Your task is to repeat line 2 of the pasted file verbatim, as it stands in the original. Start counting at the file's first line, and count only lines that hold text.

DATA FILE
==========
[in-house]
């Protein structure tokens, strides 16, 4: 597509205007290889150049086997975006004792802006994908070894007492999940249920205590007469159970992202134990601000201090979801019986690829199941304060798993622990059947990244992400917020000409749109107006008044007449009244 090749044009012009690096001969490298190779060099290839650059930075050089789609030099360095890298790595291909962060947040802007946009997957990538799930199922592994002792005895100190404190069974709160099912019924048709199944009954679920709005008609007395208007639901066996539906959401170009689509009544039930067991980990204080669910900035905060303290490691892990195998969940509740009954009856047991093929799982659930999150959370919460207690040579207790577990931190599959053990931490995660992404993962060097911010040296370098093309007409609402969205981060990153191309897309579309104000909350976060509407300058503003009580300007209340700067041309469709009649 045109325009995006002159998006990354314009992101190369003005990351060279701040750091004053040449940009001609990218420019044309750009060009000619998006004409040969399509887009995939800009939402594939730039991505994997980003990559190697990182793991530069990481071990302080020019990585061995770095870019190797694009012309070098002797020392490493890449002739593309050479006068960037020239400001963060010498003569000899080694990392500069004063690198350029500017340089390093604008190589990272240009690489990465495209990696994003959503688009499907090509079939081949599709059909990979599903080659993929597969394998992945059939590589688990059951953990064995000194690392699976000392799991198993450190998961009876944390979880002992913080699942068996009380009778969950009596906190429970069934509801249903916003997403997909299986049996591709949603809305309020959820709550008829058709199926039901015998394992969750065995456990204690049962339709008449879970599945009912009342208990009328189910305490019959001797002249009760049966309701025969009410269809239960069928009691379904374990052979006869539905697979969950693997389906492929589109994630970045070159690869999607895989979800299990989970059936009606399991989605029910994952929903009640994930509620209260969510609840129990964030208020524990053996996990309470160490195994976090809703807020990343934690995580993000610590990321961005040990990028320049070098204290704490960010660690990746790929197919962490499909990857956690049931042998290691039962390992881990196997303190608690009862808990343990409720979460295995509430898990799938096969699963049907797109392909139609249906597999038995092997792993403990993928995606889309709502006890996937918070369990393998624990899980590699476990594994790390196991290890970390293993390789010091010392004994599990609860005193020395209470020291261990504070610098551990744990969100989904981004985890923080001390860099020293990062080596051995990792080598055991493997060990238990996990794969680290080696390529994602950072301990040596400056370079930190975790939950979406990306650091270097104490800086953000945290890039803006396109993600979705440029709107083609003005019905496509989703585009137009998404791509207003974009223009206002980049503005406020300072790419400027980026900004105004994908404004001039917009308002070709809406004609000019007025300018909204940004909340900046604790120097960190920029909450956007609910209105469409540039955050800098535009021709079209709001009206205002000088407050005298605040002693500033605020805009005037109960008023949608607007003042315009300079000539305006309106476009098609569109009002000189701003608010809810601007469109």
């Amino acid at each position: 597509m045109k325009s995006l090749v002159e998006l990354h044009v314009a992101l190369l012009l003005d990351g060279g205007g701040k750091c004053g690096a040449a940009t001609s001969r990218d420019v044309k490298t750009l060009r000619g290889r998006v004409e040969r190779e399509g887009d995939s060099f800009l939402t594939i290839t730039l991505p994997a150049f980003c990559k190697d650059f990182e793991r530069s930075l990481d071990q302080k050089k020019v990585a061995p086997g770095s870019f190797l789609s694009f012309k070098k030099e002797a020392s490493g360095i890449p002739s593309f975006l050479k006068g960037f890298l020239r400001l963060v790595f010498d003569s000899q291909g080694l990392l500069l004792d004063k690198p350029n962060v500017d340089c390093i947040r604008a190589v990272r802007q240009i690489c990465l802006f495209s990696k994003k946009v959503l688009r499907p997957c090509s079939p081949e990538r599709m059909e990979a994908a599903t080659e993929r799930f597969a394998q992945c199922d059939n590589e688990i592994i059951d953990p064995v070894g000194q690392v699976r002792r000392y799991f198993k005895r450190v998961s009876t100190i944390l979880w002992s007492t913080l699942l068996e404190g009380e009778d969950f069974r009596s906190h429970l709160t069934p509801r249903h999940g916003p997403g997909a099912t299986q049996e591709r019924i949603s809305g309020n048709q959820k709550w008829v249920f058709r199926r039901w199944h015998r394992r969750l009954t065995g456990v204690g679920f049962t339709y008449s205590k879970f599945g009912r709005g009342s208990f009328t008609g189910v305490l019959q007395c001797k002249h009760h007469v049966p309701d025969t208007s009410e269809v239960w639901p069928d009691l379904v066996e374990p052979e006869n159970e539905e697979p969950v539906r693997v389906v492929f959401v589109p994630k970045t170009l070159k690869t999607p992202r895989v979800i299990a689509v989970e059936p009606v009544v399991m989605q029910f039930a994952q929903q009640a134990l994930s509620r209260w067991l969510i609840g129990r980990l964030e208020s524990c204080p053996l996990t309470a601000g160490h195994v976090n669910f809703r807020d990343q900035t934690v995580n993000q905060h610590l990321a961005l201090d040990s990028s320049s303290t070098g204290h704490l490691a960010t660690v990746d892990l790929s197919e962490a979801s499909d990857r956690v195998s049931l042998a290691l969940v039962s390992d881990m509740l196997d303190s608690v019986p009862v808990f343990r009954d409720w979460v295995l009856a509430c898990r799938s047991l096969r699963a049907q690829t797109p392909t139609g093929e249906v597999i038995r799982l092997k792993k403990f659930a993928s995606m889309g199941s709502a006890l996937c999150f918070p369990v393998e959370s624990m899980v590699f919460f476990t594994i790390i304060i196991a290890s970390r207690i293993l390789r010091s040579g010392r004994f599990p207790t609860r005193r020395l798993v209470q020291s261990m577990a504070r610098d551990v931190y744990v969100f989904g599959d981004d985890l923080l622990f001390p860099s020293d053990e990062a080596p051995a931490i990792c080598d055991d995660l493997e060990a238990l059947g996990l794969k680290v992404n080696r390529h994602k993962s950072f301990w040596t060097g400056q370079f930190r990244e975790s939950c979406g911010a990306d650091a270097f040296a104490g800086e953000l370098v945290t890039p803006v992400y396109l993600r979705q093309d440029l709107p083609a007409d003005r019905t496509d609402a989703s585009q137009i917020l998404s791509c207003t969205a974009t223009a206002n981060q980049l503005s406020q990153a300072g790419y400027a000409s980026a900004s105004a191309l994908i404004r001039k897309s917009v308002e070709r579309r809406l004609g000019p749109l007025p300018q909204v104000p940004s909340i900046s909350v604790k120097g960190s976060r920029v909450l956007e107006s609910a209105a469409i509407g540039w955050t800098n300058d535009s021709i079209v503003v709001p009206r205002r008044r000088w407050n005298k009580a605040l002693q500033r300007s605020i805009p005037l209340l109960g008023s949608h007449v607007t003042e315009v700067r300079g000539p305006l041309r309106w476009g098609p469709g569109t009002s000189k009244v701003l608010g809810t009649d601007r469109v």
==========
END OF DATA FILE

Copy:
């Protein structure tokens, strides 16, 4: 597509205007290889150049086997975006004792802006994908070894007492999940249920205590007469159970992202134990601000201090979801019986690829199941304060798993622990059947990244992400917020000409749109107006008044007449009244 090749044009012009690096001969490298190779060099290839650059930075050089789609030099360095890298790595291909962060947040802007946009997957990538799930199922592994002792005895100190404190069974709160099912019924048709199944009954679920709005008609007395208007639901066996539906959401170009689509009544039930067991980990204080669910900035905060303290490691892990195998969940509740009954009856047991093929799982659930999150959370919460207690040579207790577990931190599959053990931490995660992404993962060097911010040296370098093309007409609402969205981060990153191309897309579309104000909350976060509407300058503003009580300007209340700067041309469709009649 045109325009995006002159998006990354314009992101190369003005990351060279701040750091004053040449940009001609990218420019044309750009060009000619998006004409040969399509887009995939800009939402594939730039991505994997980003990559190697990182793991530069990481071990302080020019990585061995770095870019190797694009012309070098002797020392490493890449002739593309050479006068960037020239400001963060010498003569000899080694990392500069004063690198350029500017340089390093604008190589990272240009690489990465495209990696994003959503688009499907090509079939081949599709059909990979599903080659993929597969394998992945059939590589688990059951953990064995000194690392699976000392799991198993450190998961009876944390979880002992913080699942068996009380009778969950009596906190429970069934509801249903916003997403997909299986049996591709949603809305309020959820709550008829058709199926039901015998394992969750065995456990204690049962339709008449879970599945009912009342208990009328189910305490019959001797002249009760049966309701025969009410269809239960069928009691379904374990052979006869539905697979969950693997389906492929589109994630970045070159690869999607895989979800299990989970059936009606399991989605029910994952929903009640994930509620209260969510609840129990964030208020524990053996996990309470160490195994976090809703807020990343934690995580993000610590990321961005040990990028320049070098204290704490960010660690990746790929197919962490499909990857956690049931042998290691039962390992881990196997303190608690009862808990343990409720979460295995509430898990799938096969699963049907797109392909139609249906597999038995092997792993403990993928995606889309709502006890996937918070369990393998624990899980590699476990594994790390196991290890970390293993390789010091010392004994599990609860005193020395209470020291261990504070610098551990744990969100989904981004985890923080001390860099020293990062080596051995990792080598055991493997060990238990996990794969680290080696390529994602950072301990040596400056370079930190975790939950979406990306650091270097104490800086953000945290890039803006396109993600979705440029709107083609003005019905496509989703585009137009998404791509207003974009223009206002980049503005406020300072790419400027980026900004105004994908404004001039917009308002070709809406004609000019007025300018909204940004909340900046604790120097960190920029909450956007609910209105469409540039955050800098535009021709079209709001009206205002000088407050005298605040002693500033605020805009005037109960008023949608607007003042315009300079000539305006309106476009098609569109009002000189701003608010809810601007469109």